DWB – Driving While Blind

 

I left my sight behind at 55 MPH.

One minute I was driving along, chasing down a potential training contract. The next – nothing. Lights out. All of a sudden, I couldn’t see a thing.

Okay, that’s a bit dramatic. Despite what a lot of people envision when they hear me say I’m blind, I don’t live in total darkness. Blind is simply easier to say. Like many ‘blind’ people, I’m actually visually impaired (VI). My light perception is a little diminished, but I can still tell light from dark, see the color blue, and large objects within about a three foot range of vision are fuzzy but mostly recognizable.

But my range of vision is severely compromised. So I couldn’t see a thing beyond the hood of my Mazda 626 except hazy, rapidly moving shapes. And even the familiar things I did recognize inside the car were hella blurry.

So it was a real problem. I mean think about it. What would you do if you found yourself on a fairly busy road, going about ten miles over the speed limit, and all of a sudden you couldn’t see where you were going? Pull over to the side? Stop the car? Try to get help?

[youtube https://www.youtube.com/watch?v=wjvdMNDC3XE&w=300&h=300

Continue reading “DWB – Driving While Blind”

Trying to Transition from Tax Recipient to Tax Payer

When I first accepted my limited vision, I’d still been certain I could find work in my field. I was a seasoned training professional with over twenty years’ experience in all aspects of the profession. Okay, I could see that a system’s trainer who could no longer see a computer screen probably wouldn’t be an asset. But I’d only been doing that for five years. The majority of my career had been spent developing curricula, writing course content and consulting with division managers. I’d lost some of my sight, but none of my mind. As long as I could still use a computer, I could certainly still do my job.

In preparation, I took every rehabilitative course I could find to learn to use a computer with magnification software. (Click here if you would like to find similar courses.)

I also had to learn how to trust my other senses so that I wasn’t intimidated about being in new environments I couldn’t see very well. I even secured the devices I’d need in order to be effective so I wouldn’t present an undue burden on potential employers. Then I applied to all the contracting companies I’d used successfully in the past, and honestly expected to be able to return to work.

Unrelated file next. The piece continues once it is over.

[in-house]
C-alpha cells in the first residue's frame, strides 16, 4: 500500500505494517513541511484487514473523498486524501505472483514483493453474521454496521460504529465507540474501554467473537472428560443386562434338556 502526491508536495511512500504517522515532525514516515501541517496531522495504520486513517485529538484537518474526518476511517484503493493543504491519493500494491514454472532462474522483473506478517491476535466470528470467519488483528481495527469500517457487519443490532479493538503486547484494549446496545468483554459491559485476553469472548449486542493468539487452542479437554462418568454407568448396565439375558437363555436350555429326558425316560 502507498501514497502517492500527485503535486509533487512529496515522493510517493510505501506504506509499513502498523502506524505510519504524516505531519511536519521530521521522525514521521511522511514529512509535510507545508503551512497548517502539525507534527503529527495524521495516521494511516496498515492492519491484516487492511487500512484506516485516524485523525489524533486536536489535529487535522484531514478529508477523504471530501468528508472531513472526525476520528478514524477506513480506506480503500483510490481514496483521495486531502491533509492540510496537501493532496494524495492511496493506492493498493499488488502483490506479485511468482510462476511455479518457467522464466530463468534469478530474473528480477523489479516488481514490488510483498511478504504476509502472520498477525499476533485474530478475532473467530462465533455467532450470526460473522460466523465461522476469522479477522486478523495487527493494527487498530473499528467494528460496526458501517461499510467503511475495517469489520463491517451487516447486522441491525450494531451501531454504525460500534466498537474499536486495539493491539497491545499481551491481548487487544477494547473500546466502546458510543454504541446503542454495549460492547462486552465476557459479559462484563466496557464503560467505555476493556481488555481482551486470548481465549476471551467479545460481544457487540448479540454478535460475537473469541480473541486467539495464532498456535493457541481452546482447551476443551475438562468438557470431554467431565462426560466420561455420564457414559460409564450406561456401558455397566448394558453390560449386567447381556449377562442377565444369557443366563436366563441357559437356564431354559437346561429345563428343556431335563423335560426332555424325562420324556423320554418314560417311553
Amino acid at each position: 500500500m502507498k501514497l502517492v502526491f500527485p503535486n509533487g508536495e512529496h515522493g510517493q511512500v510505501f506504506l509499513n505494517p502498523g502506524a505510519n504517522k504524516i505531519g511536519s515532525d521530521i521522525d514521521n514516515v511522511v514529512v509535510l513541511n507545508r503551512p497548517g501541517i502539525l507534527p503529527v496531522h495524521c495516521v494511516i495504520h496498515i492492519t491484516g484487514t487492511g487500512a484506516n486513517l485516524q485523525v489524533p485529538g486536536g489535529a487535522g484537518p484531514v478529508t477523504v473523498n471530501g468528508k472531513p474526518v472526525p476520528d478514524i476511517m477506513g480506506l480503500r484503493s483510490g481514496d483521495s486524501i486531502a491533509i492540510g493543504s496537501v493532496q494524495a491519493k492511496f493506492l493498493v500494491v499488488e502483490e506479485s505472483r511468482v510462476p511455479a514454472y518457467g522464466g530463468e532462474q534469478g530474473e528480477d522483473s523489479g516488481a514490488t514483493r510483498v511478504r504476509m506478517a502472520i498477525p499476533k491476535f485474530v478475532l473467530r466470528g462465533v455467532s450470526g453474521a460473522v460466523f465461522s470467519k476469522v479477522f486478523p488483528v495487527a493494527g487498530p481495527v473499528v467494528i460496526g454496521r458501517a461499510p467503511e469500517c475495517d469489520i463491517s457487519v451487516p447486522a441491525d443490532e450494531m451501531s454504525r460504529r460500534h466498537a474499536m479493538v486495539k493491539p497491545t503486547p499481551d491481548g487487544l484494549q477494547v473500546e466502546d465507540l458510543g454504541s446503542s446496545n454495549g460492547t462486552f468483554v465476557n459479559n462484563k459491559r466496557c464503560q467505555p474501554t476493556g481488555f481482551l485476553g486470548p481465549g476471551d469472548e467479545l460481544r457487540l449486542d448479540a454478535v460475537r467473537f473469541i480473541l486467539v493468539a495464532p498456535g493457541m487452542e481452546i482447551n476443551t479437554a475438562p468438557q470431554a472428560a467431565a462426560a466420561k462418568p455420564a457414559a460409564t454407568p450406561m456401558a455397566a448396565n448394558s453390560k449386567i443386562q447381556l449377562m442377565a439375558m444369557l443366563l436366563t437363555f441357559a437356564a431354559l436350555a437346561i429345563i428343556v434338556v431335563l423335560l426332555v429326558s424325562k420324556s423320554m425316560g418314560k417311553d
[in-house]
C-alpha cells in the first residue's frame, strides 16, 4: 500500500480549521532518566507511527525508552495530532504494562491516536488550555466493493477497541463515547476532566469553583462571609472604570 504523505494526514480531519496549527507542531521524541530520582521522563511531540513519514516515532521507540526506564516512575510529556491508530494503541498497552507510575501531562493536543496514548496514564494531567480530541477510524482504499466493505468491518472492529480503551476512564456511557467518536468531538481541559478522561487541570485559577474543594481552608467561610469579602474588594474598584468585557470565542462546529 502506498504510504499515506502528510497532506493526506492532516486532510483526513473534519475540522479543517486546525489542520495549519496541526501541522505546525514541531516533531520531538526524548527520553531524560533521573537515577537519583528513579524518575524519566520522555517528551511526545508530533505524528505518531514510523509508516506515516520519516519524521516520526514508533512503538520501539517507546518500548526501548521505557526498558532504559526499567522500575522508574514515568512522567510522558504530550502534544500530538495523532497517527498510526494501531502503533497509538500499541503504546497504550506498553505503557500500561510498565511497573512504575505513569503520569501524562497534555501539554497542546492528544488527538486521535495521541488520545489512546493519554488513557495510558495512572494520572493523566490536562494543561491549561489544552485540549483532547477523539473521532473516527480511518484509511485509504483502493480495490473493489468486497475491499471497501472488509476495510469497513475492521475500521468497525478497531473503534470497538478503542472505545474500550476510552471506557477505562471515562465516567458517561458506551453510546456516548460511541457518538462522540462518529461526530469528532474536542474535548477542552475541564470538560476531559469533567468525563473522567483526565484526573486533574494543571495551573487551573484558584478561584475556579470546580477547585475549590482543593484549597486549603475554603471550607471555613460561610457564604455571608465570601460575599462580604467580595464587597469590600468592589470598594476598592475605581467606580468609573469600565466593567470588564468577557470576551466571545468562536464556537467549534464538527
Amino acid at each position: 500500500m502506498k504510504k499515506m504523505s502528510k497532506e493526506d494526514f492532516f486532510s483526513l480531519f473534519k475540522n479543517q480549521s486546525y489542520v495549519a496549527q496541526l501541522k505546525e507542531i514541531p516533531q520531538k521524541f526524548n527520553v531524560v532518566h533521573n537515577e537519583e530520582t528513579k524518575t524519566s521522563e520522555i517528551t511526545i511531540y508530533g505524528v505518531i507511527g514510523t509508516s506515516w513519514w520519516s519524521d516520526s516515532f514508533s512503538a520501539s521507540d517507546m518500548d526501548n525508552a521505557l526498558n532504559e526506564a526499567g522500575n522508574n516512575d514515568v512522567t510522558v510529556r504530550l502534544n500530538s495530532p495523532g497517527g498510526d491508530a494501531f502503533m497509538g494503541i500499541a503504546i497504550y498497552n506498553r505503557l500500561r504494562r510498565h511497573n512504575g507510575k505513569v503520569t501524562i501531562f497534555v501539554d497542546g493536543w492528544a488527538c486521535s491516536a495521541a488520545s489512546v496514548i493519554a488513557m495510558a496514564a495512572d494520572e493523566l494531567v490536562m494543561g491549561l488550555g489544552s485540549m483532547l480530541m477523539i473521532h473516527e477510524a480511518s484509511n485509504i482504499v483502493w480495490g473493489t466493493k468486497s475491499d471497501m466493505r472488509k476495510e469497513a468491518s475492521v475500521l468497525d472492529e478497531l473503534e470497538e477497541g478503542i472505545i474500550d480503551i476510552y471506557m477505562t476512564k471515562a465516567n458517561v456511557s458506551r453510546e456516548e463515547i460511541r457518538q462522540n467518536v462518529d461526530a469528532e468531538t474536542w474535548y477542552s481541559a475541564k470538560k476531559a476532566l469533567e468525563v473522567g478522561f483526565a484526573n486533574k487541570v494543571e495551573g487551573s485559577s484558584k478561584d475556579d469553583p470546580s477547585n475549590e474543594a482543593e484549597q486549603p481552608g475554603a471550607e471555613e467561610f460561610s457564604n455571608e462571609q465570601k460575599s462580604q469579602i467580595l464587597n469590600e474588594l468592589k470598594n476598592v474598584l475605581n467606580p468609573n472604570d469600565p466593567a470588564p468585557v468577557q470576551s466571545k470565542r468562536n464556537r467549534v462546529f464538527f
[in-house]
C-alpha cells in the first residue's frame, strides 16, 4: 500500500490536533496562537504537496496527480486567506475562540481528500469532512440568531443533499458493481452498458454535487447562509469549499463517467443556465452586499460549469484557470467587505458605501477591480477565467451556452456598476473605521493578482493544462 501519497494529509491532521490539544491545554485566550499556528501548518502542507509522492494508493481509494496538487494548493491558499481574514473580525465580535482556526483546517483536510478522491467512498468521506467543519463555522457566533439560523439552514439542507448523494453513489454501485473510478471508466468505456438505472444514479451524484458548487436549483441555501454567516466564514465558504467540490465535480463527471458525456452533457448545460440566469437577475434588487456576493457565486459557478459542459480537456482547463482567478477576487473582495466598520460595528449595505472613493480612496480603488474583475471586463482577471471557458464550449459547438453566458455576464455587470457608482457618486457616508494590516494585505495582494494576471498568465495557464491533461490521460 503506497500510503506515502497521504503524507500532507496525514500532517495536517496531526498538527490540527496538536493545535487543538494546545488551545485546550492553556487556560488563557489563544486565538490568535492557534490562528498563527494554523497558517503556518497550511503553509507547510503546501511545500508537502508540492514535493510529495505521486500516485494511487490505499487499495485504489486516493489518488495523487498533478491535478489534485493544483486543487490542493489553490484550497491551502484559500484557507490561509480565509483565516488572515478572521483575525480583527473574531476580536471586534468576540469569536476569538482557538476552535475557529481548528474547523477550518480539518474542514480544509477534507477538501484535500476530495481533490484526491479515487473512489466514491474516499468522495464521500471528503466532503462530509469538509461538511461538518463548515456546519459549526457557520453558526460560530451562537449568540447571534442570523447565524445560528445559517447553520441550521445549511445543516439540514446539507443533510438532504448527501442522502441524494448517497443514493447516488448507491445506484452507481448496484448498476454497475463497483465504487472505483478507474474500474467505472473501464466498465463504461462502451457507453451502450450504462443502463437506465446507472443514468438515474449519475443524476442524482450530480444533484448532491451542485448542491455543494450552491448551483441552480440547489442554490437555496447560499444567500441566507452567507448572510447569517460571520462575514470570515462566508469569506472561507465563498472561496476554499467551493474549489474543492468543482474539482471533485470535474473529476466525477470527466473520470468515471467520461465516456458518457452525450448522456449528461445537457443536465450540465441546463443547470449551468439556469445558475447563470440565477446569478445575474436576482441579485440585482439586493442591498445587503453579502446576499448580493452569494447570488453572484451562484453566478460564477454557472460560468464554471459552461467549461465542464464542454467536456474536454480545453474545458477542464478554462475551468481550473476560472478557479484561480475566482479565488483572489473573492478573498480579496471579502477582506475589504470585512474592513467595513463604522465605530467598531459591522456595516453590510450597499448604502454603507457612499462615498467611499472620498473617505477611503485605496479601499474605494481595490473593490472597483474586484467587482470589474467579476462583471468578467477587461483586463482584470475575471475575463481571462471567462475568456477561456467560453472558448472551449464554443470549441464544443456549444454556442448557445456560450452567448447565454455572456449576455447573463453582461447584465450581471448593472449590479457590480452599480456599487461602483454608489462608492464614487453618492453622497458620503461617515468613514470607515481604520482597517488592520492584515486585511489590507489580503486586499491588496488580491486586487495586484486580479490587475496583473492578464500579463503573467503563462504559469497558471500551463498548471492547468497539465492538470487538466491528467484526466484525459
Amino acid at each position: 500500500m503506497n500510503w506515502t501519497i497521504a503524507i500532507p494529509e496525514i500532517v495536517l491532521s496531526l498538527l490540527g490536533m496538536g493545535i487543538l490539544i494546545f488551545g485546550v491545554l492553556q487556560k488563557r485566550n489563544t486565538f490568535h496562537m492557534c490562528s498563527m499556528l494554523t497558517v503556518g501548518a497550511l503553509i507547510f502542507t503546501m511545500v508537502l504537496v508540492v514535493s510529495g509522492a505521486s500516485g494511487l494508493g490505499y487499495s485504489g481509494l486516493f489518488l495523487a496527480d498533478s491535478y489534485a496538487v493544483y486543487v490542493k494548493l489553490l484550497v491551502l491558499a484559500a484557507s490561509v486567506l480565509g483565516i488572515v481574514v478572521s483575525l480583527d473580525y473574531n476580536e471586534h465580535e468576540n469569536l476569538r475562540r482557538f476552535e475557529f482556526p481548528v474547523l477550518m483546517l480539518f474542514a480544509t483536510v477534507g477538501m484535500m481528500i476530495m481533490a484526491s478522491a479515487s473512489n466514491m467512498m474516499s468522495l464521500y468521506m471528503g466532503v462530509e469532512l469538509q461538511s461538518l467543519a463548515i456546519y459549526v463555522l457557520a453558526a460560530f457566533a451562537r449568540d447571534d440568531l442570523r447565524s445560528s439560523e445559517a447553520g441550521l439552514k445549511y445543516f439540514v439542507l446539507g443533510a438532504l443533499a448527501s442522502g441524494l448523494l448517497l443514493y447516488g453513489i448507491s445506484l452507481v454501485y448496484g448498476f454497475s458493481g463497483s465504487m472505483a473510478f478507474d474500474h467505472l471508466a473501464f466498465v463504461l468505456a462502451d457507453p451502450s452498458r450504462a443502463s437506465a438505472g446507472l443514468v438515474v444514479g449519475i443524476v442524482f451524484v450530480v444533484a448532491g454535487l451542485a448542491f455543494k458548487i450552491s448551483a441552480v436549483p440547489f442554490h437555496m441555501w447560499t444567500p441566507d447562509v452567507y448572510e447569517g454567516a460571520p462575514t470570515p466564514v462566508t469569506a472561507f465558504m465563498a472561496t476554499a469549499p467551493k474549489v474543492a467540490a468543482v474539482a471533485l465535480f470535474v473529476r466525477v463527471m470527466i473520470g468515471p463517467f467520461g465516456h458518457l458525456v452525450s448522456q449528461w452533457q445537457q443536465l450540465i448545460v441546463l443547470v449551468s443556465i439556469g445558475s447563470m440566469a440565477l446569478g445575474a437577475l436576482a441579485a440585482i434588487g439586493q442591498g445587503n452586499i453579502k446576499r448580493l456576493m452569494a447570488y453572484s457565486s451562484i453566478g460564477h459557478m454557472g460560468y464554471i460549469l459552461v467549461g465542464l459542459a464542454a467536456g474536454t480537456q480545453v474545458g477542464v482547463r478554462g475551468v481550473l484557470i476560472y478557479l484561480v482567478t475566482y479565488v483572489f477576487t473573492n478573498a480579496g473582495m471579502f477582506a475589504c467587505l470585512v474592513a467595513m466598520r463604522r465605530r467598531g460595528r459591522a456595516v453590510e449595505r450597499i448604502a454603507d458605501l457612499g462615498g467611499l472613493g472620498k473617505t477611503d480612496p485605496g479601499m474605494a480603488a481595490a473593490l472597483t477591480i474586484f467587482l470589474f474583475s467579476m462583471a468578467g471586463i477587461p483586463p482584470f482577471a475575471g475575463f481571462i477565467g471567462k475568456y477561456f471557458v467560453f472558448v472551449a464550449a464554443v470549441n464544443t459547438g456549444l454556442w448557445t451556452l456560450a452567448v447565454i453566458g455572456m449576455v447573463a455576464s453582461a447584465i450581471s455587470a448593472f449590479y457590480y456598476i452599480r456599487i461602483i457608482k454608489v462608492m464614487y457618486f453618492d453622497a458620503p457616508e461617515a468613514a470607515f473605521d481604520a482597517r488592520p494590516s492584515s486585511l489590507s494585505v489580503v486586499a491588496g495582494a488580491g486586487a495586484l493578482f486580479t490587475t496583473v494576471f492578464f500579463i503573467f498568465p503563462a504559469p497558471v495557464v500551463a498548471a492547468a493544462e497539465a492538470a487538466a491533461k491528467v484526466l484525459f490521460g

That didn’t happen. Continue reading “Trying to Transition from Tax Recipient to Tax Payer”

Learning 2 C

For better or worse, I am an extremely blunt communicator. For those who are familiar with the DISC communication assessment, I am a casebook Dominant. Unnecessary chit chat, euphemisms, or soft tones all strike me as either insulting condescension or irritating wastes of my time. No matter what the news may be, it is what it is, and how it’s delivered won’t change that. So I prefer any information be given to me straight, no chaser.

That isn’t the way a lot of people process bad news, however. As a result, many of us have been taught to err on the side of compassionate communication. I was always encouraged to use the sandwich approach; say something positive initially, followed by the ‘challenging information’, immediately book-ended by another positive or encouraging comment.

I have no idea how that approach would be used to tell someone they are permanently legally blind. Continue reading “Learning 2 C”

Reclaiming My Time after Losing My Mind

The brain tumor I experienced is called Meningioma. I just had to Google that – I think the fact that I can’t properly pronounce the word keeps me from remembering what it is.

What I do remember is how the oncologist explained my condition.  Meningiomas account for a little over 30% of tumors overall. They are usually benign, and sufferers are often unaware the tumors are there. This seems to be hard for people to understand about the condition. Yes there were symptoms, but not like you’d imagine when you hear the term BRAIN TUMOR. Most people don’t know they have one because there are often no detectable symptoms until the mass grows large enough to affect other parts of the brain. Sometimes doctors don’t recommend removing a meningioma that isn’t causing any problems because it often grows slowly and may never cause any noticeable affects. My doctors have no idea how long I might have had mine, but they estimated about ten years based solely on its size.

Continue reading “Reclaiming My Time after Losing My Mind”